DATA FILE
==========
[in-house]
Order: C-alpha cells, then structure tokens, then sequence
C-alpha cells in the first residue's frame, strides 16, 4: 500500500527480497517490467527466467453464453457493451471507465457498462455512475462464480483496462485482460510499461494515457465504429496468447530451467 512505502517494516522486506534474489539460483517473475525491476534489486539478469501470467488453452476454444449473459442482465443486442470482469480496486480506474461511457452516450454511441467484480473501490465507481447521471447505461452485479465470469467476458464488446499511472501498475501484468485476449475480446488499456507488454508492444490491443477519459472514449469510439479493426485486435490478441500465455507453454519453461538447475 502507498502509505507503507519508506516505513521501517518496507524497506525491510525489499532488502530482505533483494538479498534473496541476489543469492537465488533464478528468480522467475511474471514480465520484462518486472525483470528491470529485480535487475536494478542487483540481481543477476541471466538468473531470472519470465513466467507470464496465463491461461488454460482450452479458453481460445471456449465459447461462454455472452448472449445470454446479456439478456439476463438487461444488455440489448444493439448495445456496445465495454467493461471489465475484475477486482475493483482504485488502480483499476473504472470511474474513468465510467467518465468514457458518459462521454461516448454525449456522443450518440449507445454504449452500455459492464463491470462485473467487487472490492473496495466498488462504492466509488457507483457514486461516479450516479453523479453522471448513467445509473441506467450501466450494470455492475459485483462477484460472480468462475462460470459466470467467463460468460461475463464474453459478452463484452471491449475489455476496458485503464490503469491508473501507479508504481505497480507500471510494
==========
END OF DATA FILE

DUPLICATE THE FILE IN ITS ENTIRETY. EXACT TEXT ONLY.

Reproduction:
[in-house]
Order: C-alpha cells, then structure tokens, then sequence
C-alpha cells in the first residue's frame, strides 16, 4: 500500500527480497517490467527466467453464453457493451471507465457498462455512475462464480483496462485482460510499461494515457465504429496468447530451467 512505502517494516522486506534474489539460483517473475525491476534489486539478469501470467488453452476454444449473459442482465443486442470482469480496486480506474461511457452516450454511441467484480473501490465507481447521471447505461452485479465470469467476458464488446499511472501498475501484468485476449475480446488499456507488454508492444490491443477519459472514449469510439479493426485486435490478441500465455507453454519453461538447475 502507498502509505507503507519508506516505513521501517518496507524497506525491510525489499532488502530482505533483494538479498534473496541476489543469492537465488533464478528468480522467475511474471514480465520484462518486472525483470528491470529485480535487475536494478542487483540481481543477476541471466538468473531470472519470465513466467507470464496465463491461461488454460482450452479458453481460445471456449465459447461462454455472452448472449445470454446479456439478456439476463438487461444488455440489448444493439448495445456496445465495454467493461471489465475484475477486482475493483482504485488502480483499476473504472470511474474513468465510467467518465468514457458518459462521454461516448454525449456522443450518440449507445454504449452500455459492464463491470462485473467487487472490492473496495466498488462504492466509488457507483457514486461516479450516479453523479453522471448513467445509473441506467450501466450494470455492475459485483462477484460472480468462475462460470459466470467467463460468460461475463464474453459478452463484452471491449475489455476496458485503464490503469491508473501507479508504481505497480507500471510494